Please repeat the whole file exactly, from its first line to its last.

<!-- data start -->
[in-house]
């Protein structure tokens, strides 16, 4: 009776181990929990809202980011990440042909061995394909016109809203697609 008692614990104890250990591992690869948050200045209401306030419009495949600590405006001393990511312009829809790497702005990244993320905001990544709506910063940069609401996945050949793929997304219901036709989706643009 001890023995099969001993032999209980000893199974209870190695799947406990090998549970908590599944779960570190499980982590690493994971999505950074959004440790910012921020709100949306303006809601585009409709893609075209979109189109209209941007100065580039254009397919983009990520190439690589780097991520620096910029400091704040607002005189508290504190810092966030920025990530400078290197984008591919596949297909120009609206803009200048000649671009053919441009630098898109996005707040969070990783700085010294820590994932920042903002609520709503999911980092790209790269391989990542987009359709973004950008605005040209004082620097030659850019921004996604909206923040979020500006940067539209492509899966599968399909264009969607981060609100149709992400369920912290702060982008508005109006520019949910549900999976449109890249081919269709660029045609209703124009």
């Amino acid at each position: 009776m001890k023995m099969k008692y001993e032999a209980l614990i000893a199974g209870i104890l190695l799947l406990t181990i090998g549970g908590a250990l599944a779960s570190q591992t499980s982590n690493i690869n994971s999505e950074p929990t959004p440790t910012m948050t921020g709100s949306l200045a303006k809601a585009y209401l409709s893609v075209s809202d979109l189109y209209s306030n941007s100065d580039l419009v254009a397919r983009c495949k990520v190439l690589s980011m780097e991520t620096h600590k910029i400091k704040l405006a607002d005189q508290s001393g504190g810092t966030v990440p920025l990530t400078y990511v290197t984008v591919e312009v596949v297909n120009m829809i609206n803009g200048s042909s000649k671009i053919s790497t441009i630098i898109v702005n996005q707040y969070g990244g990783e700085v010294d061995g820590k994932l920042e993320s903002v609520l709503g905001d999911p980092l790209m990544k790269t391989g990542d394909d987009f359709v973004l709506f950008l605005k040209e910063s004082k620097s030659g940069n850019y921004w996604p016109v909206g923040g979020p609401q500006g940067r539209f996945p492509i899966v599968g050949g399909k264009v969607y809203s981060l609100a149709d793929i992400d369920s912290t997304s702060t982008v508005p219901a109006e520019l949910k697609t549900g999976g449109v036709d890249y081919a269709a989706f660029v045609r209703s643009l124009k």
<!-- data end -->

[in-house]
């Protein structure tokens, strides 16, 4: 009776181990929990809202980011990440042909061995394909016109809203697609 008692614990104890250990591992690869948050200045209401306030419009495949600590405006001393990511312009829809790497702005990244993320905001990544709506910063940069609401996945050949793929997304219901036709989706643009 001890023995099969001993032999209980000893199974209870190695799947406990090998549970908590599944779960570190499980982590690493994971999505950074959004440790910012921020709100949306303006809601585009409709893609075209979109189109209209941007100065580039254009397919983009990520190439690589780097991520620096910029400091704040607002005189508290504190810092966030920025990530400078290197984008591919596949297909120009609206803009200048000649671009053919441009630098898109996005707040969070990783700085010294820590994932920042903002609520709503999911980092790209790269391989990542987009359709973004950008605005040209004082620097030659850019921004996604909206923040979020500006940067539209492509899966599968399909264009969607981060609100149709992400369920912290702060982008508005109006520019949910549900999976449109890249081919269709660029045609209703124009």
């Amino acid at each position: 009776m001890k023995m099969k008692y001993e032999a209980l614990i000893a199974g209870i104890l190695l799947l406990t181990i090998g549970g908590a250990l599944a779960s570190q591992t499980s982590n690493i690869n994971s999505e950074p929990t959004p440790t910012m948050t921020g709100s949306l200045a303006k809601a585009y209401l409709s893609v075209s809202d979109l189109y209209s306030n941007s100065d580039l419009v254009a397919r983009c495949k990520v190439l690589s980011m780097e991520t620096h600590k910029i400091k704040l405006a607002d005189q508290s001393g504190g810092t966030v990440p920025l990530t400078y990511v290197t984008v591919e312009v596949v297909n120009m829809i609206n803009g200048s042909s000649k671009i053919s790497t441009i630098i898109v702005n996005q707040y969070g990244g990783e700085v010294d061995g820590k994932l920042e993320s903002v609520l709503g905001d999911p980092l790209m990544k790269t391989g990542d394909d987009f359709v973004l709506f950008l605005k040209e910063s004082k620097s030659g940069n850019y921004w996604p016109v909206g923040g979020p609401q500006g940067r539209f996945p492509i899966v599968g050949g399909k264009v969607y809203s981060l609100a149709d793929i992400d369920s912290t997304s702060t982008v508005p219901a109006e520019l949910k697609t549900g999976g449109v036709d890249y081919a269709a989706f660029v045609r209703s643009l124009k």